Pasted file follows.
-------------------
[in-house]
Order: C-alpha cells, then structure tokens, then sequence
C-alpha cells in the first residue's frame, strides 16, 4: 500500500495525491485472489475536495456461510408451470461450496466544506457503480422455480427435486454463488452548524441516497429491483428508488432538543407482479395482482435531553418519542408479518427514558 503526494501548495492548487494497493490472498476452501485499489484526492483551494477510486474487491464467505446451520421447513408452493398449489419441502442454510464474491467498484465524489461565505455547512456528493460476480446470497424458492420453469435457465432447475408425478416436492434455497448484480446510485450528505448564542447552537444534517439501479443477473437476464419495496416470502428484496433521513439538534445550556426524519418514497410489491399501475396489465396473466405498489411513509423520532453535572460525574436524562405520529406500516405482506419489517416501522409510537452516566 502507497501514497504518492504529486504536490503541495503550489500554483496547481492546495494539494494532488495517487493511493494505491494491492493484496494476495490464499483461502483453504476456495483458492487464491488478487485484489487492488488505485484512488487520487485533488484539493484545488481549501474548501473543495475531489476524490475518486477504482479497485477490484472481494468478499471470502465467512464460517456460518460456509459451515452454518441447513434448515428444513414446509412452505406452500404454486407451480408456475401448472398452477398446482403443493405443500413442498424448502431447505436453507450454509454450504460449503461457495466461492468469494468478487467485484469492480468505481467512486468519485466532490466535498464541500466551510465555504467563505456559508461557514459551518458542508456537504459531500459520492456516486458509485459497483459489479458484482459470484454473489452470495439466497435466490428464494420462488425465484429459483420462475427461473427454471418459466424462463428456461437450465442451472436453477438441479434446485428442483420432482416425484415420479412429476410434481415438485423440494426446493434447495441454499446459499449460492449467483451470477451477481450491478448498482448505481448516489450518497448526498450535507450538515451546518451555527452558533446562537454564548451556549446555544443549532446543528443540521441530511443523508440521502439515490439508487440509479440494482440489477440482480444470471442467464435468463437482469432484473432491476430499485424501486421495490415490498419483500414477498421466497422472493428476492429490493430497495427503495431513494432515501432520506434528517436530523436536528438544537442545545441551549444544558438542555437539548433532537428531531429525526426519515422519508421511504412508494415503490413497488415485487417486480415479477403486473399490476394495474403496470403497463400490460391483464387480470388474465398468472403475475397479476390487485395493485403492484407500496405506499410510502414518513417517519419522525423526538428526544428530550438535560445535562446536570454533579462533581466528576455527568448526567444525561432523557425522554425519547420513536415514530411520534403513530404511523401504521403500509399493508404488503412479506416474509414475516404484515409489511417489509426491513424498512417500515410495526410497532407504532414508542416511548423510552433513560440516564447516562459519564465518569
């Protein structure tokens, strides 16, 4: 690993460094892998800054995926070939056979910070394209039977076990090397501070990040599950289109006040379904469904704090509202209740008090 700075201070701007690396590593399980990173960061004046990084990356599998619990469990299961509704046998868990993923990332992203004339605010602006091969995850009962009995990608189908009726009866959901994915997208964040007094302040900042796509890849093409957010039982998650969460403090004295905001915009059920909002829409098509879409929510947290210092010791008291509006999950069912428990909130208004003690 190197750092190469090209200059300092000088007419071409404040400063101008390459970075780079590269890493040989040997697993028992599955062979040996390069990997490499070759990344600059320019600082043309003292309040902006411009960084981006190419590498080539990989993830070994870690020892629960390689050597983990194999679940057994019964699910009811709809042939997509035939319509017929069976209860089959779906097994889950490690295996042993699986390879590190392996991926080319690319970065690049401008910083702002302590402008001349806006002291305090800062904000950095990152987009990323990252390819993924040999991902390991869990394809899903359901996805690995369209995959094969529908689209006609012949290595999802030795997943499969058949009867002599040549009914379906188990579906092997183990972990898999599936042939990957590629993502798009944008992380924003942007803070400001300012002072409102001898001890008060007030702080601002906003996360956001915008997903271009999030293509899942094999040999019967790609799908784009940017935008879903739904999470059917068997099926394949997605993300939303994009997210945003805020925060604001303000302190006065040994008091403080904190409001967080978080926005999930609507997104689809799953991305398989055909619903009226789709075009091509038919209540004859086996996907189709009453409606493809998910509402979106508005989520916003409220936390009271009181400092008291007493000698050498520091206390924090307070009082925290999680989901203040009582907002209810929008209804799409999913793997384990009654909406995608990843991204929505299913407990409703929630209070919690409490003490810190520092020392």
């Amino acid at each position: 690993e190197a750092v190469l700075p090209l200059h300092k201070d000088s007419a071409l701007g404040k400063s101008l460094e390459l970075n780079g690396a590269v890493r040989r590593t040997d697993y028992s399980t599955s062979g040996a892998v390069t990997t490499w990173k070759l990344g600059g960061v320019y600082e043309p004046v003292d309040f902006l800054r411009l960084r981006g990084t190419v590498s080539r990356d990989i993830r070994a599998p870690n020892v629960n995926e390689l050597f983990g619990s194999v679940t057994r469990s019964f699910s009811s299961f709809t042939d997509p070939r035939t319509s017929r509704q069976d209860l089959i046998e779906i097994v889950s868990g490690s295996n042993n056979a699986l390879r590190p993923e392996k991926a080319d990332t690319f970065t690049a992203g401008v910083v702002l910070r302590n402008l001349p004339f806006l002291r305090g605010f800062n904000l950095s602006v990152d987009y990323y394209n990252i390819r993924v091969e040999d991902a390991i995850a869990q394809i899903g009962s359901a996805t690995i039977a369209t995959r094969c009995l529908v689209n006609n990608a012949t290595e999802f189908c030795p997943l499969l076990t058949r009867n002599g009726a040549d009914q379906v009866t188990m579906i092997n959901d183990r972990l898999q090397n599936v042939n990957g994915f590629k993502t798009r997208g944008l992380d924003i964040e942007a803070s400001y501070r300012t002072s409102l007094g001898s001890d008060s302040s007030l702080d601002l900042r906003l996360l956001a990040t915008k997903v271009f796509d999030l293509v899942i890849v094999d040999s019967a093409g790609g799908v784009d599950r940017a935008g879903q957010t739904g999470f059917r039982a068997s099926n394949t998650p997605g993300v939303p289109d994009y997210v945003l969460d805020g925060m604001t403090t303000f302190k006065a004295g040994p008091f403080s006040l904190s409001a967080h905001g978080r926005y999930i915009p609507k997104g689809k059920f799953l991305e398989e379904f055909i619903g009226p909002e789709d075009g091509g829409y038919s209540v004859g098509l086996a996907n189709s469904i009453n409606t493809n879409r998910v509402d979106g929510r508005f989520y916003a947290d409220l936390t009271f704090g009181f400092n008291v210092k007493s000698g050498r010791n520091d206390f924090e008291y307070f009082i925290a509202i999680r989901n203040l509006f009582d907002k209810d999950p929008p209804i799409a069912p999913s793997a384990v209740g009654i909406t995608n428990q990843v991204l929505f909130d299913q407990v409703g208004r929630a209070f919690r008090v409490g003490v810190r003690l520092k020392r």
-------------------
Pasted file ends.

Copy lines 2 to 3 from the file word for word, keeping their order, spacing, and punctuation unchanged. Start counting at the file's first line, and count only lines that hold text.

Order: C-alpha cells, then structure tokens, then sequence
C-alpha cells in the first residue's frame, strides 16, 4: 500500500495525491485472489475536495456461510408451470461450496466544506457503480422455480427435486454463488452548524441516497429491483428508488432538543407482479395482482435531553418519542408479518427514558 503526494501548495492548487494497493490472498476452501485499489484526492483551494477510486474487491464467505446451520421447513408452493398449489419441502442454510464474491467498484465524489461565505455547512456528493460476480446470497424458492420453469435457465432447475408425478416436492434455497448484480446510485450528505448564542447552537444534517439501479443477473437476464419495496416470502428484496433521513439538534445550556426524519418514497410489491399501475396489465396473466405498489411513509423520532453535572460525574436524562405520529406500516405482506419489517416501522409510537452516566 502507497501514497504518492504529486504536490503541495503550489500554483496547481492546495494539494494532488495517487493511493494505491494491492493484496494476495490464499483461502483453504476456495483458492487464491488478487485484489487492488488505485484512488487520487485533488484539493484545488481549501474548501473543495475531489476524490475518486477504482479497485477490484472481494468478499471470502465467512464460517456460518460456509459451515452454518441447513434448515428444513414446509412452505406452500404454486407451480408456475401448472398452477398446482403443493405443500413442498424448502431447505436453507450454509454450504460449503461457495466461492468469494468478487467485484469492480468505481467512486468519485466532490466535498464541500466551510465555504467563505456559508461557514459551518458542508456537504459531500459520492456516486458509485459497483459489479458484482459470484454473489452470495439466497435466490428464494420462488425465484429459483420462475427461473427454471418459466424462463428456461437450465442451472436453477438441479434446485428442483420432482416425484415420479412429476410434481415438485423440494426446493434447495441454499446459499449460492449467483451470477451477481450491478448498482448505481448516489450518497448526498450535507450538515451546518451555527452558533446562537454564548451556549446555544443549532446543528443540521441530511443523508440521502439515490439508487440509479440494482440489477440482480444470471442467464435468463437482469432484473432491476430499485424501486421495490415490498419483500414477498421466497422472493428476492429490493430497495427503495431513494432515501432520506434528517436530523436536528438544537442545545441551549444544558438542555437539548433532537428531531429525526426519515422519508421511504412508494415503490413497488415485487417486480415479477403486473399490476394495474403496470403497463400490460391483464387480470388474465398468472403475475397479476390487485395493485403492484407500496405506499410510502414518513417517519419522525423526538428526544428530550438535560445535562446536570454533579462533581466528576455527568448526567444525561432523557425522554425519547420513536415514530411520534403513530404511523401504521403500509399493508404488503412479506416474509414475516404484515409489511417489509426491513424498512417500515410495526410497532407504532414508542416511548423510552433513560440516564447516562459519564465518569